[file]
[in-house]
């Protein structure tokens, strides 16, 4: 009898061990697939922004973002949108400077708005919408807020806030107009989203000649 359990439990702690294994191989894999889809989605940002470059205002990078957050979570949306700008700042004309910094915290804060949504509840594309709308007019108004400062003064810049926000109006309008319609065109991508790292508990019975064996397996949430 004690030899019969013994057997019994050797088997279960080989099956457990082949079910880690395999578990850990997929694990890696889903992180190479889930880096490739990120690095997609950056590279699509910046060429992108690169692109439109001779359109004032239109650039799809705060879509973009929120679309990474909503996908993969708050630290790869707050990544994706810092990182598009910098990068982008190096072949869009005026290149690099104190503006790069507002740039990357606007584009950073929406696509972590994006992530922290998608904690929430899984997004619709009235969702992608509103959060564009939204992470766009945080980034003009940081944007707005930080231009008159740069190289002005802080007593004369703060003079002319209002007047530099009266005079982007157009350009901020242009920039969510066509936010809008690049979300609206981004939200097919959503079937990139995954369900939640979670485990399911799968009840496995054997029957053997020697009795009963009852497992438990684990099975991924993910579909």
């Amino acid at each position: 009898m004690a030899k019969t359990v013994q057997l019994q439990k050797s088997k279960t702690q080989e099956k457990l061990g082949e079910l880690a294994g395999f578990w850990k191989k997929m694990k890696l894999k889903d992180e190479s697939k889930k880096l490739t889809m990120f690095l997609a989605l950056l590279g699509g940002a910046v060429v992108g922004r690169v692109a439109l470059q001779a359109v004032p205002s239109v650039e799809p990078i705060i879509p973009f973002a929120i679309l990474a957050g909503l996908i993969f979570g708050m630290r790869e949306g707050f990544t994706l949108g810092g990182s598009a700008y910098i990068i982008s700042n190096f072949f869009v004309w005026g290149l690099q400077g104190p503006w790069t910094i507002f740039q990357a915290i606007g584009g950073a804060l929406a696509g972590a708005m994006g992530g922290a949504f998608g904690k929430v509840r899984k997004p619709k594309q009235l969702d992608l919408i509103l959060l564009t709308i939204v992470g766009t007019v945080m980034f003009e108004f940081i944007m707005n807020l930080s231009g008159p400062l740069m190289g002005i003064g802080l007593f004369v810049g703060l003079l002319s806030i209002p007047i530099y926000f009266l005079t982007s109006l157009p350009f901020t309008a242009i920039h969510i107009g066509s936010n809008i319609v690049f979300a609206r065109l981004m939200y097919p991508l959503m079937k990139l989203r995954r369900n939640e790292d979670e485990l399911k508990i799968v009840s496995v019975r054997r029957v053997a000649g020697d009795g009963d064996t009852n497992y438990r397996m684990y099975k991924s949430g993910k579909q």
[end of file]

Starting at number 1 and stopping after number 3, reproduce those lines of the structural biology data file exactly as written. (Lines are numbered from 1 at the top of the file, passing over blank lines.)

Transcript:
[in-house]
């Protein structure tokens, strides 16, 4: 009898061990697939922004973002949108400077708005919408807020806030107009989203000649 359990439990702690294994191989894999889809989605940002470059205002990078957050979570949306700008700042004309910094915290804060949504509840594309709308007019108004400062003064810049926000109006309008319609065109991508790292508990019975064996397996949430 004690030899019969013994057997019994050797088997279960080989099956457990082949079910880690395999578990850990997929694990890696889903992180190479889930880096490739990120690095997609950056590279699509910046060429992108690169692109439109001779359109004032239109650039799809705060879509973009929120679309990474909503996908993969708050630290790869707050990544994706810092990182598009910098990068982008190096072949869009005026290149690099104190503006790069507002740039990357606007584009950073929406696509972590994006992530922290998608904690929430899984997004619709009235969702992608509103959060564009939204992470766009945080980034003009940081944007707005930080231009008159740069190289002005802080007593004369703060003079002319209002007047530099009266005079982007157009350009901020242009920039969510066509936010809008690049979300609206981004939200097919959503079937990139995954369900939640979670485990399911799968009840496995054997029957053997020697009795009963009852497992438990684990099975991924993910579909």
């Amino acid at each position: 009898m004690a030899k019969t359990v013994q057997l019994q439990k050797s088997k279960t702690q080989e099956k457990l061990g082949e079910l880690a294994g395999f578990w850990k191989k997929m694990k890696l894999k889903d992180e190479s697939k889930k880096l490739t889809m990120f690095l997609a989605l950056l590279g699509g940002a910046v060429v992108g922004r690169v692109a439109l470059q001779a359109v004032p205002s239109v650039e799809p990078i705060i879509p973009f973002a929120i679309l990474a957050g909503l996908i993969f979570g708050m630290r790869e949306g707050f990544t994706l949108g810092g990182s598009a700008y910098i990068i982008s700042n190096f072949f869009v004309w005026g290149l690099q400077g104190p503006w790069t910094i507002f740039q990357a915290i606007g584009g950073a804060l929406a696509g972590a708005m994006g992530g922290a949504f998608g904690k929430v509840r899984k997004p619709k594309q009235l969702d992608l919408i509103l959060l564009t709308i939204v992470g766009t007019v945080m980034f003009e108004f940081i944007m707005n807020l930080s231009g008159p400062l740069m190289g002005i003064g802080l007593f004369v810049g703060l003079l002319s806030i209002p007047i530099y926000f009266l005079t982007s109006l157009p350009f901020t309008a242009i920039h969510i107009g066509s936010n809008i319609v690049f979300a609206r065109l981004m939200y097919p991508l959503m079937k990139l989203r995954r369900n939640e790292d979670e485990l399911k508990i799968v009840s496995v019975r054997r029957v053997a000649g020697d009795g009963d064996t009852n497992y438990r397996m684990y099975k991924s949430g993910k579909q």